Retirement health insurance is out for new Buffalo school administrators

Regular health insurance is almost a thing of the past for administrators in Buffalo Public Schools.

Superintendents hired after July 2023 will not be eligible for state-funded health insurance after retirement, according to a new contract approved this week by the School Board.

“It’s important. This is what the district pursued in the last two contracts,” said Robert Boreanaz, attorney for the Buffalo Council of Supervisors and Administrators.

Over the years, Boreanaz said, Buffalo has been one of the few counties in New York State that still offers health insurance to retirees.

Managers hired before July 2023 will remain eligible for retiree health insurance.

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Those hired after July 2023 will have the opportunity to sell back to the province up to 120 days of unused service to use their insurance money after retirement.

Teachers in Buffalo still receive retiree health insurance. The Buffalo Teachers Federation is currently negotiating with the state to get a new contract. Union President Phil Rumore said the district hopes to negotiate an end to health insurance for teachers.

“Every union has the right to do what they think is best for their members,” Rumore said. “But I believe it’s against everything that unions stand for, to give new members to existing members.”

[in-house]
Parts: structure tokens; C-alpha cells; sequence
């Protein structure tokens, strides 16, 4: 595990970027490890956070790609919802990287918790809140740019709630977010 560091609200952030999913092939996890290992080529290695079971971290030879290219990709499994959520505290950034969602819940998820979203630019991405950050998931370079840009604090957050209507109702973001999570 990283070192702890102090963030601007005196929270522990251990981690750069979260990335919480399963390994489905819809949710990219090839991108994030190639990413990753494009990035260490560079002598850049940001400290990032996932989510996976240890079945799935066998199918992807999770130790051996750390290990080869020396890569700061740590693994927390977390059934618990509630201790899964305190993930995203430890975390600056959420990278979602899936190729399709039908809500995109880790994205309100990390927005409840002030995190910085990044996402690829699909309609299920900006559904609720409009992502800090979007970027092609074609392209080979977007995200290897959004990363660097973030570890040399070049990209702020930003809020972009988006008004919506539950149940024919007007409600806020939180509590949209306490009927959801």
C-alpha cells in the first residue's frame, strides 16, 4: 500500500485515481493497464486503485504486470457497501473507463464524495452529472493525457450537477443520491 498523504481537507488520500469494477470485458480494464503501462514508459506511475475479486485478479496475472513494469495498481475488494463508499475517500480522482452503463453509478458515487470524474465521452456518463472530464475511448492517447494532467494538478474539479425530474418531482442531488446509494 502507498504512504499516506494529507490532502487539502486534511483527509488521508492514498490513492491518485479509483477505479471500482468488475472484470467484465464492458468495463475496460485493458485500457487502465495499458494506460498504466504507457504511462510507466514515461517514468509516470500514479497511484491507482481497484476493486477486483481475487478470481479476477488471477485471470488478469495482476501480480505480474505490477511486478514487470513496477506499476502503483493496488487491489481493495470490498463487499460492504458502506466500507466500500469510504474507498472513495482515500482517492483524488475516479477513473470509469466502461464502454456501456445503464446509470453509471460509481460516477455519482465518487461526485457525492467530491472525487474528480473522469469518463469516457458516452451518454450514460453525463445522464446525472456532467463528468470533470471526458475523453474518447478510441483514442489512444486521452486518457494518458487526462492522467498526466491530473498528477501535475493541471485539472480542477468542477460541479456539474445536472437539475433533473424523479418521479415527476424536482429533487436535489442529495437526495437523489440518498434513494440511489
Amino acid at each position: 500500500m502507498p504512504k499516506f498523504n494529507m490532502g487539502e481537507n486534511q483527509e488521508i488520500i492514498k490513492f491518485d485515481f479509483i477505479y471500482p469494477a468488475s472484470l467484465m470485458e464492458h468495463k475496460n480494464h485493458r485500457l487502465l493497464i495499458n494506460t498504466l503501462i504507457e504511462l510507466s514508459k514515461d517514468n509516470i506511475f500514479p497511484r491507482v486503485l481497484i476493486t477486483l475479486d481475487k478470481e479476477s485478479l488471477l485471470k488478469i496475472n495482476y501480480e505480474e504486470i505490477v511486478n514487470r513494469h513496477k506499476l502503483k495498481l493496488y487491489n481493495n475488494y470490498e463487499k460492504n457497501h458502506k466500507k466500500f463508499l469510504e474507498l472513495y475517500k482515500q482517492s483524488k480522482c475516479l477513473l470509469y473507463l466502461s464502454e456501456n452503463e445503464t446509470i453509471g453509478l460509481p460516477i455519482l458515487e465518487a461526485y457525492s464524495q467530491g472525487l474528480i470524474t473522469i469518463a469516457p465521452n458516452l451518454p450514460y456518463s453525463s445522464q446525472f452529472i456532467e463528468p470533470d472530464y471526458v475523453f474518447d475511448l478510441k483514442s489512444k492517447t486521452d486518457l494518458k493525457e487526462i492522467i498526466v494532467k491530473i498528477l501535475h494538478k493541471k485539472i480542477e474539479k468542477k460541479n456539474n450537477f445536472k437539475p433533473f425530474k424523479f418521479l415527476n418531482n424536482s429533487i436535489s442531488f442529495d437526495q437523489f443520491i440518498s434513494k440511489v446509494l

The management union represents 200 officials, assistant officials and Central Office administrators.

“This agreement benefits both parties by eliminating the pay gap between elementary and high school principals, improving health care, in addition to promotions and signing bonuses,” said School Board President Lou Petrucci.

Until recently, primary school teachers were paid less than secondary school principals.

“Many years ago, primary schools were much smaller than high schools, and had fewer students. It’s not like that anymore,” said Boreanaz.

The agreement results in a sudden increase in the amount that managers must pay for their health insurance premiums. Former directors will pay 10% of their earnings, and new directors will pay 16%.

The agreement also brings an increase in wages.

This summer, managers will receive a 10% raise, including the stairs. Then, over the next three years, they will receive a 3% raise, plus steps.

Boreanaz also said that the previous management contract, which ended in 2017, expired almost two years ago.

The executives will also each receive a one-time bonus equal to 7% of their annual salary for agreeing to the new agreement.

The management union met with district officials 13 times in 16 months to hammer out the terms of the new contract, he said. Much of the progress toward implementing the agreement was accomplished a few months ago under Superintendent Tonja Williams, Boreanaz said.

“Without a doubt, the Buffalo School District officials and administrators are looking forward to the new head and working with and supporting the new superintendent,” he said.

Now that the administrators’ union has been resolved, Petrucci said, the board can focus on establishing a teacher union.

“Contracts are about more than dollars; new contracts help the district to address changes in operations and profits,” he said.